According to Florida's Division of Emergency Management, "As of March 1, 2010, the preassessment has determined that there are 530 homes in Florida that meet the [Florida Department of Health] threshold for being impacted (the homes have been subject to metal corrosion due to Chinese drywall). Further, county property appraisers in Florida have identified 2505 homes that have had their value adjusted downward based on damages from the presence of Chinese drywall. An additional 846 claims for adjustment due to the presence of Chinese drywall are pending."
Commercial banks and savings institutions insured by the Federal Deposit Insurance Corporation (FDIC) reported an aggregate profit of $18.0 billion in the first quarter of 2010, a $12.5 billion improvement from the $5.6 billion the industry earned in the first quarter of 2009, but still well below historical norms for quarterly profits. More than half of all institutions (52.2 percent) reported year-over-year improvements in their quarterly net income. Fewer than one in five institutions (18.7 percent) reported net losses for the quarter, compared to 22.3 percent a year earlier. The average return on assets (ROA), a basic yardstick of profitability, rose to 0.54 percent, from 0.16 percent a year ago. This is the highest quarterly ROA for the industry since the first quarter of 2008.
"There are encouraging signs in the first-quarter numbers," said FDIC Chairman Sheila C. Bair. "Industry earnings are up. More banks reported higher earnings, and fewer lost money." She added that the $18 billion in net income during the quarter "is more than three times as much as banks earned a year ago, and it is the best quarterly earnings for the industry in two years."
The primary factor contributing to the year-over-year improvement in quarterly earnings was a reduction in provisions for loan losses. While first-quarter provisions were still high, at $51.3 billion, they were $10.2 billion (16.6 percent) lower than a year earlier. Lower expenses for goodwill impairment and other intangible asset charges added $5.0 billion to pretax earnings.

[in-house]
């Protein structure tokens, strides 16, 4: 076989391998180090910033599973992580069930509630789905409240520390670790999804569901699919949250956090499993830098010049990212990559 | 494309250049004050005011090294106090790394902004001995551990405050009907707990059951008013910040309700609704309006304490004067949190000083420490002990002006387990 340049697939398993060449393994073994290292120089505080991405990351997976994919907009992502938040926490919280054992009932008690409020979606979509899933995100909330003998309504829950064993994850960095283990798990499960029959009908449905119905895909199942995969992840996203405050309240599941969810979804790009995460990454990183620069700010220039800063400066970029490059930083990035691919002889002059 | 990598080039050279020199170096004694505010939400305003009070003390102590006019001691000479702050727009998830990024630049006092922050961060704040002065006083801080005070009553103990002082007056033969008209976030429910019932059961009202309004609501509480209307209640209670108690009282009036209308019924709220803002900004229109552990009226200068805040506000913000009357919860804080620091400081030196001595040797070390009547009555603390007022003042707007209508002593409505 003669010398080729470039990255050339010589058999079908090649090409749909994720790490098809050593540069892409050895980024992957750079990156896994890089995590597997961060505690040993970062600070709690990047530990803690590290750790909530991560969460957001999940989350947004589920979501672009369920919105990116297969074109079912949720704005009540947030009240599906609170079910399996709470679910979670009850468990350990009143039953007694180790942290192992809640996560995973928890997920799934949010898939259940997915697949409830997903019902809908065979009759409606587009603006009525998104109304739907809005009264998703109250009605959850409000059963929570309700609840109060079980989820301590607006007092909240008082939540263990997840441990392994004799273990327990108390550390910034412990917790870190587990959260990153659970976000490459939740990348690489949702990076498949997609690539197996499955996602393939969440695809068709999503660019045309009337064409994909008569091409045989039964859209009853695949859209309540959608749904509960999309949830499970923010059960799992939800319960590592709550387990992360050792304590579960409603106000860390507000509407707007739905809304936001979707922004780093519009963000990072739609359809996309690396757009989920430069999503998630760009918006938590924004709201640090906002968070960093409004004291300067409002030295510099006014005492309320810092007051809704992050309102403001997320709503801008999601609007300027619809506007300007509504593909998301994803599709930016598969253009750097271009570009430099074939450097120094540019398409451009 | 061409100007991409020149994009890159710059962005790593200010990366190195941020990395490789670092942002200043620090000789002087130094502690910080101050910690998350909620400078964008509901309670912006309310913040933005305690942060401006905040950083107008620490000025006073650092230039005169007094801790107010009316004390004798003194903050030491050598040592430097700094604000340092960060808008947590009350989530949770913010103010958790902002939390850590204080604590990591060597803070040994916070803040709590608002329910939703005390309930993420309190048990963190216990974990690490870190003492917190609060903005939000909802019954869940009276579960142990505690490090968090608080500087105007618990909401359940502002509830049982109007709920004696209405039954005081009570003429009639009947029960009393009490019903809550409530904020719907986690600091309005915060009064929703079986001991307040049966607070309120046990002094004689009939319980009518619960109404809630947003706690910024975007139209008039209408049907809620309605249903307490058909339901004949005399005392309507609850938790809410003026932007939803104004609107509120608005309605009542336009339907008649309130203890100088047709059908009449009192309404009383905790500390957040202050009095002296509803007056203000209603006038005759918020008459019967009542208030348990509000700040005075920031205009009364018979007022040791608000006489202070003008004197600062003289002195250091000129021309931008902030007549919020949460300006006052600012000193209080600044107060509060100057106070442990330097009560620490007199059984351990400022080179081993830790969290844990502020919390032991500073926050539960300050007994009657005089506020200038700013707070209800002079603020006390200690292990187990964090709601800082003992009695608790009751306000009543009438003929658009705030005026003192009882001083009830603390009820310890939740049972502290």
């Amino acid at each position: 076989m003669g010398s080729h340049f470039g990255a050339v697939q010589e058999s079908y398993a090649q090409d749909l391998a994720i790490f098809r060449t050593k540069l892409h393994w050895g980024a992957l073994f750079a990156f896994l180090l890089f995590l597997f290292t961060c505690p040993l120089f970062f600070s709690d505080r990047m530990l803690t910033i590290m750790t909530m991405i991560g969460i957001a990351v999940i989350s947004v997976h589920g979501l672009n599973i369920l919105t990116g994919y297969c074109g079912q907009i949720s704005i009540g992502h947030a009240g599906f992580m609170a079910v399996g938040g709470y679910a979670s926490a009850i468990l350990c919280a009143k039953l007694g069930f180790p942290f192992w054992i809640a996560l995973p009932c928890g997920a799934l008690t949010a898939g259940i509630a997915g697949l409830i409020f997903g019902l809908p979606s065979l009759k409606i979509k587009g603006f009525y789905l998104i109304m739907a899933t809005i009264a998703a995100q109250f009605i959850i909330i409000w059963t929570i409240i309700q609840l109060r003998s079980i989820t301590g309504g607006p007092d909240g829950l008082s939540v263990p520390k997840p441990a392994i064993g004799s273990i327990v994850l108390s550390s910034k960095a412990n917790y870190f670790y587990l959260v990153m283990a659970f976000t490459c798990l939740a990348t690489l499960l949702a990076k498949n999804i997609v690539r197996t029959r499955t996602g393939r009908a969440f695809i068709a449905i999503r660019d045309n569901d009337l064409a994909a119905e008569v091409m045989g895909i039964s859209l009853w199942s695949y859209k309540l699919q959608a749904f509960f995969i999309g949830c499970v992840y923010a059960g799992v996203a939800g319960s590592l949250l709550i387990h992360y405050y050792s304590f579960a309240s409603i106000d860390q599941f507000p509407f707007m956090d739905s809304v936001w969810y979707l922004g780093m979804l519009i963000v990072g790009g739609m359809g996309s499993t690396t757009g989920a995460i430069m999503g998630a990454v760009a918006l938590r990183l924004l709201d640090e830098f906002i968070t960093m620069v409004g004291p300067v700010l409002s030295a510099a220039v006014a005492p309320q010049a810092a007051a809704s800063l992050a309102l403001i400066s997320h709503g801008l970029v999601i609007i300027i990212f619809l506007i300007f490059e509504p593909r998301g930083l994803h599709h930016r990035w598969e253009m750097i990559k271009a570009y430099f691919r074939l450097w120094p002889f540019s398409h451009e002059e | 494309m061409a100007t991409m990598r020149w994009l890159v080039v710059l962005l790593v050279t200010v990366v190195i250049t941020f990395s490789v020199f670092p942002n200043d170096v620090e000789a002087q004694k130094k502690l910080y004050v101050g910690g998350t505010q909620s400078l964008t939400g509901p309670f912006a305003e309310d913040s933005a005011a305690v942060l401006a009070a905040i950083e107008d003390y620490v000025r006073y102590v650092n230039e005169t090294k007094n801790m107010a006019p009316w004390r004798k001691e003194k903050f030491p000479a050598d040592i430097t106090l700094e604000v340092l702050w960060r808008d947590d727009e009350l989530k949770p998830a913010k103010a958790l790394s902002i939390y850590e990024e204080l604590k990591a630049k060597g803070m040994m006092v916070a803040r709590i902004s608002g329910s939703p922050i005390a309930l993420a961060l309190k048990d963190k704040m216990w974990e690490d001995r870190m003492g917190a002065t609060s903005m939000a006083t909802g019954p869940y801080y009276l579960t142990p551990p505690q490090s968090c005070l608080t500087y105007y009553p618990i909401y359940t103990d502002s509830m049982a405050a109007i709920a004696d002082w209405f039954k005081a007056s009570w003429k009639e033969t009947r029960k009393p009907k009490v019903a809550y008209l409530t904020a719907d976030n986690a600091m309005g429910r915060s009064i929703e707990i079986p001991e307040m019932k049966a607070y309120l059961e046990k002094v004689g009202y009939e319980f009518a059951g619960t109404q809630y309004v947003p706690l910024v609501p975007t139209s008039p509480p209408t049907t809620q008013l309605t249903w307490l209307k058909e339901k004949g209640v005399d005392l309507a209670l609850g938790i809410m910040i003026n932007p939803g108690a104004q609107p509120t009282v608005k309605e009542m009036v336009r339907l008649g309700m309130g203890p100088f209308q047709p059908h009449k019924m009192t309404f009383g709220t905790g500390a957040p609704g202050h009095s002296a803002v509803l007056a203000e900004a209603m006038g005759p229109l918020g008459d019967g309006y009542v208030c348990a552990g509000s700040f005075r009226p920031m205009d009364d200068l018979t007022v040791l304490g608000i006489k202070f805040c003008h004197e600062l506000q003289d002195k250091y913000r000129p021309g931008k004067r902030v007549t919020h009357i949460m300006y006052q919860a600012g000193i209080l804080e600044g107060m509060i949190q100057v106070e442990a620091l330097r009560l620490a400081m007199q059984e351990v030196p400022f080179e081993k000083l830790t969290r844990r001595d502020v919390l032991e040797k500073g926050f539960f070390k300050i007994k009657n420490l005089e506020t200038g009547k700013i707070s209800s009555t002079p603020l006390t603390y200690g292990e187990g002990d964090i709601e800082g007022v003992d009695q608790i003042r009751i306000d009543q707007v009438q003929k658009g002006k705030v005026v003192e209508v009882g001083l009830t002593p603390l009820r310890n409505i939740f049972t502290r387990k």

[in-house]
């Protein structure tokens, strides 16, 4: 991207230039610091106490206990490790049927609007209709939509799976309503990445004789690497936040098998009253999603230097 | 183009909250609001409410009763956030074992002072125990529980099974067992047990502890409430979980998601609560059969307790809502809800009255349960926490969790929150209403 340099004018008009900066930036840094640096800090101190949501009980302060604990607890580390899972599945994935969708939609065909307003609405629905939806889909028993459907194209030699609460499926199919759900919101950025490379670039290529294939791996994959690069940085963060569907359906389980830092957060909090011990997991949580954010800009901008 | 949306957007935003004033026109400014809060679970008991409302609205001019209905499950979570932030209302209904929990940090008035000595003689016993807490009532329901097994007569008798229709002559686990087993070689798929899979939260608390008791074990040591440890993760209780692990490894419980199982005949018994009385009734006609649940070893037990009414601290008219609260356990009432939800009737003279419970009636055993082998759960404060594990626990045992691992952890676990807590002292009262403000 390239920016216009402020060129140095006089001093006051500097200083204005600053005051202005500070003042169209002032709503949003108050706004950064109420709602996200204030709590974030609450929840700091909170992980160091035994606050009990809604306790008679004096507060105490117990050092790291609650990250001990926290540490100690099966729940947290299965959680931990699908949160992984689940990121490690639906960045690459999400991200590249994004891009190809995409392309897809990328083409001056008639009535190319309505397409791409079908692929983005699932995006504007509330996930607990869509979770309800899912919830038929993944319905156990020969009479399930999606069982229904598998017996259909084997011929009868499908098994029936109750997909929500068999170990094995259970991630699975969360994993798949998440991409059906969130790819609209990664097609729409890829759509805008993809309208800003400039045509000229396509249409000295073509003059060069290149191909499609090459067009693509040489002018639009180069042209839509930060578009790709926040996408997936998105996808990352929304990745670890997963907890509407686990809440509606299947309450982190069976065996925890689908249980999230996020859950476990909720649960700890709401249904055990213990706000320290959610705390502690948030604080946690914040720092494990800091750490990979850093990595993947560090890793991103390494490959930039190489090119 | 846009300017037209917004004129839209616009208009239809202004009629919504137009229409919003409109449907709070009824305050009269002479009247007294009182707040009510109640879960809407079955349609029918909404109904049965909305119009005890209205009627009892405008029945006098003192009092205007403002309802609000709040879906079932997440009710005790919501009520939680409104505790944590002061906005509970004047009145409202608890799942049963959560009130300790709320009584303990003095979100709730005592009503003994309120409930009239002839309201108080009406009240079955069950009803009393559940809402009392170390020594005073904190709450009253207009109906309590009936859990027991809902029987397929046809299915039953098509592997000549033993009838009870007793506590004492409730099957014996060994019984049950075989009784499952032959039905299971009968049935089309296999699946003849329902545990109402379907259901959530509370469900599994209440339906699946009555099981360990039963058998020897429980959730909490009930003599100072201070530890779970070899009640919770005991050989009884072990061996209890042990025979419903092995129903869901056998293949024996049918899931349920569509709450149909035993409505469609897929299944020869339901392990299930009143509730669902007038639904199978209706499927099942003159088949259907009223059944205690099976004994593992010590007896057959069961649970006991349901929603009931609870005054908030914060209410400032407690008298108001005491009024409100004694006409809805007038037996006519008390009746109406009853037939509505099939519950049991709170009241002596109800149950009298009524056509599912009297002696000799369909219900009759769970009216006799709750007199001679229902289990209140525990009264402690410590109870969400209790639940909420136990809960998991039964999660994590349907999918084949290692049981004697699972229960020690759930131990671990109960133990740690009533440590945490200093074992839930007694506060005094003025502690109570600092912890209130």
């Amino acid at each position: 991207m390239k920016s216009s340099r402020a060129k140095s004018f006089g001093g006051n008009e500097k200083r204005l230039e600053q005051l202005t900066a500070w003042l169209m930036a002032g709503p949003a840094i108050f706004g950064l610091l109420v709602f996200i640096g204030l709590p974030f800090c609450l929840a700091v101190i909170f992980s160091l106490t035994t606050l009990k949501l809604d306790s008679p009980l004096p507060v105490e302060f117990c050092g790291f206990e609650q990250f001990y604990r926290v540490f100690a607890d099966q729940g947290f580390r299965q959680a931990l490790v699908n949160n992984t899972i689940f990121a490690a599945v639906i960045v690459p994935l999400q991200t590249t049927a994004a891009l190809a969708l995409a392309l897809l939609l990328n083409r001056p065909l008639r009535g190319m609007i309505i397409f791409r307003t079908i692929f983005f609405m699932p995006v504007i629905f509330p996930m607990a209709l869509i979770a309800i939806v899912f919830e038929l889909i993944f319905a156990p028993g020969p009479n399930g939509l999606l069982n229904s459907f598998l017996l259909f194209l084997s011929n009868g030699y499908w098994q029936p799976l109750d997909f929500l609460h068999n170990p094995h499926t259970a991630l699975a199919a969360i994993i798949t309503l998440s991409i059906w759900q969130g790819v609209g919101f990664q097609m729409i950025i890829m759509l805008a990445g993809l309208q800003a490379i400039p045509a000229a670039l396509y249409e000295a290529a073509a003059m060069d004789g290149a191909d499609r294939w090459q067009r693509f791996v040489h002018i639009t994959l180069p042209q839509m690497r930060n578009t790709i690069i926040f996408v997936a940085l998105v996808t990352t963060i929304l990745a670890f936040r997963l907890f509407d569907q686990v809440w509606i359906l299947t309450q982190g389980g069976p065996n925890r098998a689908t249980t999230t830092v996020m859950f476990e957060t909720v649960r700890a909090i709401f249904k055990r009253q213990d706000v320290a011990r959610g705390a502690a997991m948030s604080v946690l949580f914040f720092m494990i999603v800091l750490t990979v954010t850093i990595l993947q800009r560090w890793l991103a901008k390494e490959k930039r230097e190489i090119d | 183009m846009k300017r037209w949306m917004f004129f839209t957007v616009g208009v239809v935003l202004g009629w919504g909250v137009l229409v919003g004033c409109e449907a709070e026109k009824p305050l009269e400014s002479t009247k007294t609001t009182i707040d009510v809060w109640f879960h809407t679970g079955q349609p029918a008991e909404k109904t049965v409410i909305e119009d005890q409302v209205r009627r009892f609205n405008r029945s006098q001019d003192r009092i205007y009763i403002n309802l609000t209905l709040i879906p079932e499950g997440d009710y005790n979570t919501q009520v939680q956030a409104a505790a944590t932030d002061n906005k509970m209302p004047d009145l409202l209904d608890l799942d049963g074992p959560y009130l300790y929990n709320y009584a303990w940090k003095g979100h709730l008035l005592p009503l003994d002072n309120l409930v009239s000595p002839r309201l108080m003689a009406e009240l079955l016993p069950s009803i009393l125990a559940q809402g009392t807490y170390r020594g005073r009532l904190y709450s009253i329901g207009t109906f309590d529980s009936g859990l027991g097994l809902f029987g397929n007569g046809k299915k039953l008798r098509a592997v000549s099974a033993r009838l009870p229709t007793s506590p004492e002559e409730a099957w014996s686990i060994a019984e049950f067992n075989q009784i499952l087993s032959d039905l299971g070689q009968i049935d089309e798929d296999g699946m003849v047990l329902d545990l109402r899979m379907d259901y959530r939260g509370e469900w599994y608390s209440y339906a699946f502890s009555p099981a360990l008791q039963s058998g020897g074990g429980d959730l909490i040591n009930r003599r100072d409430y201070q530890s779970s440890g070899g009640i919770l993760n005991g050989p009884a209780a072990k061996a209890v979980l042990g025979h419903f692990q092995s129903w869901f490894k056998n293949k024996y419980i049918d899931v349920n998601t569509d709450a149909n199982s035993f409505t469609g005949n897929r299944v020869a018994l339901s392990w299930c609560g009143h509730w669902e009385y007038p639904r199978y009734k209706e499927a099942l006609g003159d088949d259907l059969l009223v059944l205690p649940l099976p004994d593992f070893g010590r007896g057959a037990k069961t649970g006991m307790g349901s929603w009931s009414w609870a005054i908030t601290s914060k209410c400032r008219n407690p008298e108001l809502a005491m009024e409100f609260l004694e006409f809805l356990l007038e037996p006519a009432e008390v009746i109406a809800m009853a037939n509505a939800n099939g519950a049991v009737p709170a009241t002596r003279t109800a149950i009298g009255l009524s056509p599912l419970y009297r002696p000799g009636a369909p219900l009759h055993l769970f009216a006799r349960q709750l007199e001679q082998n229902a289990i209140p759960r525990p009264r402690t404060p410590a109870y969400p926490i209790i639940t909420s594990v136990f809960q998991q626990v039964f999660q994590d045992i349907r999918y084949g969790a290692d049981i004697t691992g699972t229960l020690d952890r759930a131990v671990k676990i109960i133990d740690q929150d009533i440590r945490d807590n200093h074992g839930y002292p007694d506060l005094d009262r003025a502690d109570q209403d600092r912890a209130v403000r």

The FDIC noted signs of improvement in asset-quality trends as the growth of troubled loans slowed for a fourth consecutive quarter. The percentage of loans and leases that were noncurrent (90 days or more past due or in nonaccrual status) rose from 5.38 percent to 5.45 percent at the end of the first quarter, the highest level in the 27 years that insured institutions have reported these data. However, the $17.4 billion (4.4 percent) increase in noncurrent loans was the smallest quarterly increase in two and a half years, as the amounts of commercial and industrial loans and construction and development loans that were noncurrent each declined for the second consecutive quarter. Insured banks and thrifts charged off $52.4 billion in uncollectible loans during the quarter, up from $37.9 billion a year earlier, but less than the $53.6 billion they charged off in the fourth quarter of 2009.
The extent of improvement in both noncurrent loans and charge-offs was understated because of the implementation of new accounting standards – FAS 166 and 167. These rules require banks to report on their balance sheets many existing securitized credit card and other consumer loans that had not been included in banks' loan portfolios. The rules also require reporting the noncurrent loans and charge-offs associated with these securitized loans.
Total loans and leases increased by $220.4 billion (3.0 percent) during the quarter, but the growth in reported loan balances was the result of FAS 166 and 167, which caused more than $300 billion in existing securitized loans to be included in institutions' reported loans. Most of the loan balances added to reported totals under the new rules were credit cards and other loans to consumers. Total assets of insured institutions rose by $248.6 billion (1.9 percent), but the industry's total assets and total loans would have declined in the quarter absent the new accounting rules.